division corps of sharpshooters, a brave soldier and good officer, lost his life that day.
March 25th, Gordon
's corps, sent to the other wing of the Confederate
works about Petersburg
, sought by a gallant night attack to break the Federal
line at Fort Stedman
, which covered Meade
's station, an important point on Grant
's supply route from City Point
It was a forlorn hope.
But if success were possible, it might force Grant
to pause in the ceaseless pushing of his line toward Appomattox creek.
Here the heroic band of Louisianians were again in battle.
They were with the columns that seized the fort and captured the garrison before daylight.
Again and again the efforts of the Federals
to rescue their position were repulsed with bloody slaughter, but before long the inevitable happened Overwhelmed from all sides, the gallant Confederates were forced back to their own lines, leaving many brave men dead and wounded.
On the 29th Grant
westward, and April 1st was the day of battle of Five Forks
Elated, the Federal
commander opened a bombardment along the line, and ordered an assault early on the morning of April 2d.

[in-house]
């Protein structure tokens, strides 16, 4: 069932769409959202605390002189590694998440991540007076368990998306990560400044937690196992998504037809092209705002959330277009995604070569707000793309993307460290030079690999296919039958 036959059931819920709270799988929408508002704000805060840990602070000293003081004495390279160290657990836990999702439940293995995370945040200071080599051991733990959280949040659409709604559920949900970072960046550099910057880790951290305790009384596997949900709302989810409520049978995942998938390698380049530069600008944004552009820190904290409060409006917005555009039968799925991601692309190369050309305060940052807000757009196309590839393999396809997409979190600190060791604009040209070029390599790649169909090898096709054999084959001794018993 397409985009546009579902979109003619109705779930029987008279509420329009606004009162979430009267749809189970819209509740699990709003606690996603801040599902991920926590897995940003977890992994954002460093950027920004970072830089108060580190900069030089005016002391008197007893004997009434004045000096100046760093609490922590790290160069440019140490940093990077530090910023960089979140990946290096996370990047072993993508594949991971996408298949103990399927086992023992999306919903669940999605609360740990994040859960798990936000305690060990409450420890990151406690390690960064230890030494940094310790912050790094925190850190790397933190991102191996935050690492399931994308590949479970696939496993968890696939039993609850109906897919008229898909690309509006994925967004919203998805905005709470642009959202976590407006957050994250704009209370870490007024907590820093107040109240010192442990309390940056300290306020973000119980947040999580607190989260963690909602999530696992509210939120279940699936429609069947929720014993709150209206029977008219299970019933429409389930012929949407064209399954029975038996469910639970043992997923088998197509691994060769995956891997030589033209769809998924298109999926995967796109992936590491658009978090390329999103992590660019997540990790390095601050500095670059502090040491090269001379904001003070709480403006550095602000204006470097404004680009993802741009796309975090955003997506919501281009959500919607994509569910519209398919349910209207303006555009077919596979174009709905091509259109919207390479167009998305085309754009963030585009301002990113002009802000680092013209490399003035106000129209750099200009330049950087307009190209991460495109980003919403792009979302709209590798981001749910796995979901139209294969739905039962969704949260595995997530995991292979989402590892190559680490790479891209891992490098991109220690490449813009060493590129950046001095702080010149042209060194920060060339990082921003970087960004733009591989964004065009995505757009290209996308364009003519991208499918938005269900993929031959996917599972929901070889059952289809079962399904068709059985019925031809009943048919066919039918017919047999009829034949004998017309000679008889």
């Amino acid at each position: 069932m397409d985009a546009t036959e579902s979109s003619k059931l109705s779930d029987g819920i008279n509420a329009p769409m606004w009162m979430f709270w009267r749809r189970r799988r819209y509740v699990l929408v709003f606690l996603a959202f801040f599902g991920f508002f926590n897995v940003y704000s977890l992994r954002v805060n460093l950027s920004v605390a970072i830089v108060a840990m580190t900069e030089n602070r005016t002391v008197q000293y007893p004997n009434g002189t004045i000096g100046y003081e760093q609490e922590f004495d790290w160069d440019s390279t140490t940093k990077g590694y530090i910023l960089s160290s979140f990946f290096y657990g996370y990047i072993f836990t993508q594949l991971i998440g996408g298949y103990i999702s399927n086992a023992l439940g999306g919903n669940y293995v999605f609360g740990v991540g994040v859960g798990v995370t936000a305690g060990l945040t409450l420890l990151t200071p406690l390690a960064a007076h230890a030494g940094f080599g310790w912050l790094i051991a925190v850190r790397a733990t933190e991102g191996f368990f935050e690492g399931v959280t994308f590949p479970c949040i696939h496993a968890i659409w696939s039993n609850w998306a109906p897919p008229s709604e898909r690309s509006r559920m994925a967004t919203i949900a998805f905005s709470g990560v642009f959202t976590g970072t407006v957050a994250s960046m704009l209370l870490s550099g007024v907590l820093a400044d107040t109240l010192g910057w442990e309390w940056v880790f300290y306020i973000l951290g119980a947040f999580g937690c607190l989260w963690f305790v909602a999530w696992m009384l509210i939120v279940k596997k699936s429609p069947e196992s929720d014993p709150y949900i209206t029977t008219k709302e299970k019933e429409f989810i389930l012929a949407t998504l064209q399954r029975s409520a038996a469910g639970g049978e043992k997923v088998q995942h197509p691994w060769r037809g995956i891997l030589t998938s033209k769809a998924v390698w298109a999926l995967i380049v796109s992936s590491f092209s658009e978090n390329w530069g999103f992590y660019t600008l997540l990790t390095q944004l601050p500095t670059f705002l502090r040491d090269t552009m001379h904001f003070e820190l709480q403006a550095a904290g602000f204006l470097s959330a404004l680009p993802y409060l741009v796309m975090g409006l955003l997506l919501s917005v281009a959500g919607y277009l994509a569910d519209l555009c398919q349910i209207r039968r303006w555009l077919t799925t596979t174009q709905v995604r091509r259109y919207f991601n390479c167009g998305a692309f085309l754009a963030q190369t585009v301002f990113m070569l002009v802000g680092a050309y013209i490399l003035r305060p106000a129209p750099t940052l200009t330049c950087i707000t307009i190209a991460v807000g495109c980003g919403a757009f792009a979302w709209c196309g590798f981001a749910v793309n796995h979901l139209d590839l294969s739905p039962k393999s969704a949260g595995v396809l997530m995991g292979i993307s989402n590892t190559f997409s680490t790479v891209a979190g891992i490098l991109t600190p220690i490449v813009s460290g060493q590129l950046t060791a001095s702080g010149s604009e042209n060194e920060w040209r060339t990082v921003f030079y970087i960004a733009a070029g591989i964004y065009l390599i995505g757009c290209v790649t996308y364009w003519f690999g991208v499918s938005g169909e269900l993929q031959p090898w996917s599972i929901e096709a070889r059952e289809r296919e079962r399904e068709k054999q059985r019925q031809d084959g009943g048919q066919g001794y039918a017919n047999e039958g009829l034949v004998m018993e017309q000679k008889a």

At 2 p. m. the enemy advanced upon Forts Gregg and Whitworth.
Around these two forts, Petersburg
, hard pressed, will make her final stand.
The disproportion between assailants and defenders was appalling—214 men in Fort Gregg; about the same in Fort Whitworth.
Against these moved 5,000 men—crazed with the delirium of the new wine of success after the old wine of defeat—straight upon our right.
During the Federal
assault in the morning orders had been hastily given by Lieut.-Col. Wm. M. Owen
to withdraw to Fort Gregg.
These were only partially executed, Lieutenant Battles
in the confusion having been captured with his command, owing to the darkness and the absence of horses.
Lieut. Frank McElroy
, of the Third company, was as quick as a flash from his guns.